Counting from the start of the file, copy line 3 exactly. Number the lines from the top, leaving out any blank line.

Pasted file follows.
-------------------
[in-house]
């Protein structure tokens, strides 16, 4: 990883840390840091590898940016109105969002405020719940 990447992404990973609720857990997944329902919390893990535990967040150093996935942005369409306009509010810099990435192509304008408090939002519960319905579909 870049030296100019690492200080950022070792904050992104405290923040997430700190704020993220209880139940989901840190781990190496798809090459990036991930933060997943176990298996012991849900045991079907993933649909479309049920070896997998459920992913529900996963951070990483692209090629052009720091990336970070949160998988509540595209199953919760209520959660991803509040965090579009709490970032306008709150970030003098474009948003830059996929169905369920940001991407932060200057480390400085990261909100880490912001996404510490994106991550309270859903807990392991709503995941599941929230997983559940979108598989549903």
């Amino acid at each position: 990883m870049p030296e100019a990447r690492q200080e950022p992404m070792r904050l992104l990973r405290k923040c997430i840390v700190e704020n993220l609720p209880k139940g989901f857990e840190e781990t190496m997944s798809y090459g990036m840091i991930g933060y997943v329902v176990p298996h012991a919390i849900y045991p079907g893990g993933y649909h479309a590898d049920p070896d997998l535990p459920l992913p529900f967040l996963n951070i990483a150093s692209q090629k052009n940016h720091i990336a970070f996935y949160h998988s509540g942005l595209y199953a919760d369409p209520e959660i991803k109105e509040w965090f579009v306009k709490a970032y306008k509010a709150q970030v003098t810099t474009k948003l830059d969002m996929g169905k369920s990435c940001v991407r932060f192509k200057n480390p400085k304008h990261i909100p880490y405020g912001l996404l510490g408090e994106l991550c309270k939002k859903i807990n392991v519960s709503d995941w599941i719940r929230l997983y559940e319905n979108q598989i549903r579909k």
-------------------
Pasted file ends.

């Amino acid at each position: 990883m870049p030296e100019a990447r690492q200080e950022p992404m070792r904050l992104l990973r405290k923040c997430i840390v700190e704020n993220l609720p209880k139940g989901f857990e840190e781990t190496m997944s798809y090459g990036m840091i991930g933060y997943v329902v176990p298996h012991a919390i849900y045991p079907g893990g993933y649909h479309a590898d049920p070896d997998l535990p459920l992913p529900f967040l996963n951070i990483a150093s692209q090629k052009n940016h720091i990336a970070f996935y949160h998988s509540g942005l595209y199953a919760d369409p209520e959660i991803k109105e509040w965090f579009v306009k709490a970032y306008k509010a709150q970030v003098t810099t474009k948003l830059d969002m996929g169905k369920s990435c940001v991407r932060f192509k200057n480390p400085k304008h990261i909100p880490y405020g912001l996404l510490g408090e994106l991550c309270k939002k859903i807990n392991v519960s709503d995941w599941i719940r929230l997983y559940e319905n979108q598989i549903r579909k």